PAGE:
When I think of true artists, a hill comes to mind. The artist stands on top of the hill, blasting his greatness across the world, forbidding connection and, sadly, love. Everyone else is busy climbing the hill in an attempt to get close to him, including his family and friends. Paul Thomas Anderson and Daniel Day-Lewis dive headfirst into the world of an artist in Anderson's latest feature (and reportedly the actor's final film), Phantom Thread.
This is a fascinating film, and that's not because it told me a lot about the fashion scene in 1950's London, which the film is set in. Instead, this movie explored the cost and toll that weighed on a brilliant mind like Day-Lewis' Reynolds Woodcock, a world-renowned dressmaker, and what happens when a feisty and strong-willed woman named Alma (the amazing Vicky Krieps), enters his life.
Woodcock's world is meticulously built and dependent on schedule, structure, and discipline. Women often come into his life for a few weeks, start to wear on the man, and then are told to leave by his stingy sister, Cyril (Lesley Manville, burning a hole in the viewer's face). When he works on a dress, his world tightens up, and he has little need for human interaction outside his team of assistants. The man prefers olive oil over butter and doesn't like loud butter spreading on toast at breakfast. To Reynolds Woodcock, silence is golden, but Alma puts that to the test.
Welcome to the most unconventional love story of all time, folks. Check your vulnerability at the door. Anderson's bold take on love and obsession is aided by a stellar cast, including the man, the myth, the legend, Daniel Day-Lewis. Right when you think Bill The Butcher, Daniel Plainview, or Abraham Lincoln would pull the best the actor had to offer, down the aisle comes Reynolds Woodcock.
Day-Lewis can tell us as many times as he wants about this being his last film, but I'm not buying it-or maybe I don't want to believe it. He's magnificent as Woodcock, a man who tortures himself so much for the highest level of his craft that it bleeds onto others' self-esteem. Every three to four years, Day-Lewis comes stomping back to the land of the wannabe thespians and shows them how it is done. He always plays dominating men but makes them feel independent from one another with a slight change in voice, tone of the voice, walking motion, or just the way he fires profanity from his mouth. If he does quit, this is a hallmark performance to ride out of Hollywood on. Simply put, he's the best the town has to offer.
Krieps is a relative cinematic newcomer, but she more than holds her own with Day-Lewis as Alma tries to stand up to Reynolds' demanding life. Whether it's urging him to eat a meal she cooked or coming out dancing with her, Alma repeatedly swings a hammer at the man's illustriously constructed facade, and let's just say the most unlikely of tactics works in her favor. Manville cuts a cold thread as the stern lady behind Woodcock's icy exterior. Her character's arc with Alma is impressively told.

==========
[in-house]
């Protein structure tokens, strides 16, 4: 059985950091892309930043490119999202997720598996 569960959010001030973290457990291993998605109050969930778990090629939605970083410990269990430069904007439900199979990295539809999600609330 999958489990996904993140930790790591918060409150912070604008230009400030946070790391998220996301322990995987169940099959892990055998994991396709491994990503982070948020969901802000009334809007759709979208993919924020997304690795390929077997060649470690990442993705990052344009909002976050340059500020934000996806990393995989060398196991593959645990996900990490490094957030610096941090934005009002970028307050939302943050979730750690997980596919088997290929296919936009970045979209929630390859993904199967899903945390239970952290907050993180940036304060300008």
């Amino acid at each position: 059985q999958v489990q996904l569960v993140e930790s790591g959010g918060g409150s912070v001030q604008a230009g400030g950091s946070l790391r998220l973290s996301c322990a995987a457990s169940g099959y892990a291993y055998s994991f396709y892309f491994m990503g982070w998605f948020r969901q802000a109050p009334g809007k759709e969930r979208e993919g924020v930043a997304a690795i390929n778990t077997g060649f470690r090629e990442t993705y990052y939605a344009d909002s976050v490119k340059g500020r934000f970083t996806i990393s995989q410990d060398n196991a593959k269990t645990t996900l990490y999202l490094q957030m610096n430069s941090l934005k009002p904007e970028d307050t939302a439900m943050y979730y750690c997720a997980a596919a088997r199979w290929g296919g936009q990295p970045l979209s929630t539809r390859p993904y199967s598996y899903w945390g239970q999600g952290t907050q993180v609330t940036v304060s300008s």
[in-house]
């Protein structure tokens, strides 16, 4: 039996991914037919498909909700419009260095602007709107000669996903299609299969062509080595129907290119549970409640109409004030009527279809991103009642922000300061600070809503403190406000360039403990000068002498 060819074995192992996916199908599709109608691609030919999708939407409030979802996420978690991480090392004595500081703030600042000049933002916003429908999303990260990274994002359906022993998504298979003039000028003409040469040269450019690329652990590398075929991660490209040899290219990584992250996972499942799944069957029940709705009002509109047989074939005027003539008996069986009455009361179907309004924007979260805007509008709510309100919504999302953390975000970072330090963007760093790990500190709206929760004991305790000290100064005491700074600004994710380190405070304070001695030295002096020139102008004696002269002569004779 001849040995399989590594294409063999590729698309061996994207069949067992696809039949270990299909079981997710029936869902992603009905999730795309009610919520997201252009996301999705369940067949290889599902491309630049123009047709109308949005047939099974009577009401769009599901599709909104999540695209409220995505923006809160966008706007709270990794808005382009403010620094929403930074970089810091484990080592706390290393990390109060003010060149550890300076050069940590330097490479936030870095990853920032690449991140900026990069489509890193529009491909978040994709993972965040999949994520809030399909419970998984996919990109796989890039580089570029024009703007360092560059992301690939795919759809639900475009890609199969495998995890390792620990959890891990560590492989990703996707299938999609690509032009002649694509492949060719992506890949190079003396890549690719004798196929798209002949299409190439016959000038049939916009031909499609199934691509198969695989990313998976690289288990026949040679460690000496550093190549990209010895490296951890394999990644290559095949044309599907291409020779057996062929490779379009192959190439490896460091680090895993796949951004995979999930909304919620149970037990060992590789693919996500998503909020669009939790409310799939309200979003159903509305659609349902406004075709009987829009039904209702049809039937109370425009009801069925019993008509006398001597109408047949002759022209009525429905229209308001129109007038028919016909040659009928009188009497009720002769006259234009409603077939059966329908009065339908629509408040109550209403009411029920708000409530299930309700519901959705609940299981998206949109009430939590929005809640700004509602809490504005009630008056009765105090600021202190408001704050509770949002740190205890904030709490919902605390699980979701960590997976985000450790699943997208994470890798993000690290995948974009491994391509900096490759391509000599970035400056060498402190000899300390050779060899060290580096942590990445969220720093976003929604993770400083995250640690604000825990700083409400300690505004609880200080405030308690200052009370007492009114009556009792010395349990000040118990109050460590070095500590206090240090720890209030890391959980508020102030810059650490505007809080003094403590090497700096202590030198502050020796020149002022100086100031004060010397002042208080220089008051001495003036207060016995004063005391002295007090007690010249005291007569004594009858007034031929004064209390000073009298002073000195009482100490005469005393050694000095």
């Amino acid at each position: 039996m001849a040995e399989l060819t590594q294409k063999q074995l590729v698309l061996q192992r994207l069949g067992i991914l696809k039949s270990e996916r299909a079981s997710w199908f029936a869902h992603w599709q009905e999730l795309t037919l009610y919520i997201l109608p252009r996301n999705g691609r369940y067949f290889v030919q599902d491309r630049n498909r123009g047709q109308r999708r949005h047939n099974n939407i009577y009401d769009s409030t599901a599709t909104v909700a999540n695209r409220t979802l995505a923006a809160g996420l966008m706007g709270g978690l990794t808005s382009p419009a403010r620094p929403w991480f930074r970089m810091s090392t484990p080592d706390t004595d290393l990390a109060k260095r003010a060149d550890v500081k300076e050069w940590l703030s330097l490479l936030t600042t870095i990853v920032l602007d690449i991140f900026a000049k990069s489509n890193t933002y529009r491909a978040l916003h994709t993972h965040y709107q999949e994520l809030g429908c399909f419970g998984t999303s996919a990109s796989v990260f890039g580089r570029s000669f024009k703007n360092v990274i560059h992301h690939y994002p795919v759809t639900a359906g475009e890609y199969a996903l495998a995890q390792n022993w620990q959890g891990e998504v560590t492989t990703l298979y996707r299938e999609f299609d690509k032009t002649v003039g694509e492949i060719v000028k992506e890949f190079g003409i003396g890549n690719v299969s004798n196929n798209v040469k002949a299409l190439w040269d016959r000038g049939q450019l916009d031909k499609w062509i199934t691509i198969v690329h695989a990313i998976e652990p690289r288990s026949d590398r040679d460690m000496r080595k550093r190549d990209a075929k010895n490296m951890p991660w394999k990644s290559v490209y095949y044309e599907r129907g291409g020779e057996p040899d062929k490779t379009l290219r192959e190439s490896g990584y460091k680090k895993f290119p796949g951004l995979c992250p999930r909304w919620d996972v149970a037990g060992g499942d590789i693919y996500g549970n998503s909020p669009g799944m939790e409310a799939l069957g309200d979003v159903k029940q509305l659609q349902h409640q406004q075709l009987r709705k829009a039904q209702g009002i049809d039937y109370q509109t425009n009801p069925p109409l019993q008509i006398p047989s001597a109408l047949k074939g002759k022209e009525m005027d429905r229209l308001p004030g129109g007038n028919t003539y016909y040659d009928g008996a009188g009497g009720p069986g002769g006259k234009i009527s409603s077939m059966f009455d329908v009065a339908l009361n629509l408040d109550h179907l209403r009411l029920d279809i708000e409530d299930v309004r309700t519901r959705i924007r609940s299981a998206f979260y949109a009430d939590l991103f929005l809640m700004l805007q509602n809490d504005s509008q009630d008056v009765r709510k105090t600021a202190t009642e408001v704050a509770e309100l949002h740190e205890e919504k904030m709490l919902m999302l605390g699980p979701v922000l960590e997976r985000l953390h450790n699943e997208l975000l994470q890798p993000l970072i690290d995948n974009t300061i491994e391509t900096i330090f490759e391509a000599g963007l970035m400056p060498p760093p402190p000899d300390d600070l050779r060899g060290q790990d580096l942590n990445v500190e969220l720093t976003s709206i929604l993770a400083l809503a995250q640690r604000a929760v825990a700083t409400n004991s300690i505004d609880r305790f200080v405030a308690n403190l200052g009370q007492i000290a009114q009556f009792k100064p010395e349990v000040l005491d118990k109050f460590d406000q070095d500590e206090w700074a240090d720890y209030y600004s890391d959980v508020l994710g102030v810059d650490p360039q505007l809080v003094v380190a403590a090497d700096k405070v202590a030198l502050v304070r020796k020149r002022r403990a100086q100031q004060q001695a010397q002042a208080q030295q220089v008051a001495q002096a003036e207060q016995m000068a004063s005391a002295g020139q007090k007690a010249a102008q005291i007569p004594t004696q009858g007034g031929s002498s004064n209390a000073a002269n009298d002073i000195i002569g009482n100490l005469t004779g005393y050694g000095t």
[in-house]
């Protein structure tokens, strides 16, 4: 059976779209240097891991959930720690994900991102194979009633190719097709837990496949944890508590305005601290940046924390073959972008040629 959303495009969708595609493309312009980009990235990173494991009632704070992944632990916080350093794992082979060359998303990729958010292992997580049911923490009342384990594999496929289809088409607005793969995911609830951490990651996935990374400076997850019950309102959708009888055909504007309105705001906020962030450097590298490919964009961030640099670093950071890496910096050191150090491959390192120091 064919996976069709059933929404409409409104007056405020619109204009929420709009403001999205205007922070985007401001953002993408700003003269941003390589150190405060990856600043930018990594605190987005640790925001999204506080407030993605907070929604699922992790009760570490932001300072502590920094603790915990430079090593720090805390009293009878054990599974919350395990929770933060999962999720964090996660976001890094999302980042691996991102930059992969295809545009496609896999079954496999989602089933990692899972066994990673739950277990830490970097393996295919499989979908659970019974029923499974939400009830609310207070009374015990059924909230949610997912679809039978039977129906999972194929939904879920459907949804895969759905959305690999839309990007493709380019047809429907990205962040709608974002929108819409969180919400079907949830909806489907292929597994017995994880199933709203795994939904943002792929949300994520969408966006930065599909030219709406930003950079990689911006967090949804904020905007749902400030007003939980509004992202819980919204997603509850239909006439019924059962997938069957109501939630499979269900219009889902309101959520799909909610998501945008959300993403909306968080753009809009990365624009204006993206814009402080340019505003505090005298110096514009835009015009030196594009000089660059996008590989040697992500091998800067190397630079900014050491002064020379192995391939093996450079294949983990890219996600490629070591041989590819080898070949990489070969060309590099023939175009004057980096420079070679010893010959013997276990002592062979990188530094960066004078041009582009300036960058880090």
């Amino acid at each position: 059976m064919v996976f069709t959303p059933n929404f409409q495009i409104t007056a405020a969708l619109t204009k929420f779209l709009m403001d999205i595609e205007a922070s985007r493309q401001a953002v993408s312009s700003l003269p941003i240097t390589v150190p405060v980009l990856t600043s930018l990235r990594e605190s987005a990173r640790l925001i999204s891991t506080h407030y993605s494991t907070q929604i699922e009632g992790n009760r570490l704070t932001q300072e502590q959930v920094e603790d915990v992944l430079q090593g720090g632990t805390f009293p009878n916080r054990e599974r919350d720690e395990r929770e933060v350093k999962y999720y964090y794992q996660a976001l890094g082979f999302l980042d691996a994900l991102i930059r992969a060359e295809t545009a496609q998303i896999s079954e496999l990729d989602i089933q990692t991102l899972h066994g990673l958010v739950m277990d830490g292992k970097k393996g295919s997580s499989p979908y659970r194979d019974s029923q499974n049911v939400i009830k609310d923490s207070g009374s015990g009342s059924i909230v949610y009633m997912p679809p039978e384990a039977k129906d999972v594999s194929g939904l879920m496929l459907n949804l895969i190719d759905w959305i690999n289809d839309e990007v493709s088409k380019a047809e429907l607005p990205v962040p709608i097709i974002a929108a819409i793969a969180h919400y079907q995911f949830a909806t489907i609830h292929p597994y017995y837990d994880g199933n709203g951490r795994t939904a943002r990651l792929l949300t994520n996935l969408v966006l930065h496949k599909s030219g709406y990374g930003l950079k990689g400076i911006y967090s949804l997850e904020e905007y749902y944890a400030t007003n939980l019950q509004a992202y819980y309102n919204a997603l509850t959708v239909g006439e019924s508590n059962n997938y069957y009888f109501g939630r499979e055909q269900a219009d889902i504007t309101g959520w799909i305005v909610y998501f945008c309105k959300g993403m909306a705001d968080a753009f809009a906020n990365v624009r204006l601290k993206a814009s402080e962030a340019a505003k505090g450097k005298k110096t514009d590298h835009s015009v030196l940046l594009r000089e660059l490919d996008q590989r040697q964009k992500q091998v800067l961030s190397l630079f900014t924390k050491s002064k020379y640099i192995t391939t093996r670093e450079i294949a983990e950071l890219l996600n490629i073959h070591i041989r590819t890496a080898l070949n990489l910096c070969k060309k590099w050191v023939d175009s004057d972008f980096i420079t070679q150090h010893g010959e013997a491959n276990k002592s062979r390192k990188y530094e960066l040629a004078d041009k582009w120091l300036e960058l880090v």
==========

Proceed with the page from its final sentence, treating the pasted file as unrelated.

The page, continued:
The film's technical features are off the charts, starting with Dylan Tichenor's editing, Mark Tildesly's production design, and Mark Bridges' exquisite costumes. Jonny Greenwood's score hits all the right notes, adding an extra layer of intrigue to the film.
Expect the unexpected when you walk into the theater, because Anderson is one of those renegade filmmakers that cares more about his characters than his audience's feelings. If you don't like what the drastic measures that Alma goes to in order to connect with the love of her life, than this film may not land right. If you are open to a different form of love and admiration-one of the obsessive variety-you'll love this film. It works in mysterious ways, but in the end, is unapologetic with its closure. Right when you think conventional cinema ways are creeping in, the film takes a hard right turn into something entirely unexpected.
There are many types of enjoyment when it comes to the movies. I walked into Thor: Ragnarok simply wanting to be entertained and charmed, but I knew what would happen and was fine with that. Taika Watiti showed me his playbook from afar, and I still liked the director's product. With Anderson, there is no playbook handed out or promises made. There's a reason the man does his own cinematography: this is his world, and we are only living in it.
Watching a Marvel film or Fast and The Furious movie is like eating a cheeseburger. It's tasty and fulfilling, but predictable. Taking in Phantom Thread is like sitting down at a bar, asking the bartender for something strong, and finishing whatever is put in front of you. You are guaranteed to love it, but have no idea initially what it is.
Paul Thomas Anderson and Daniel Day-Lewis make relentlessly bold movies about fascinating men, and one hopes they keep going. If it takes another ten years, That's fine by me.
Phantom Thread is a different kind of cinema blend, but it should at the top of your must-see list.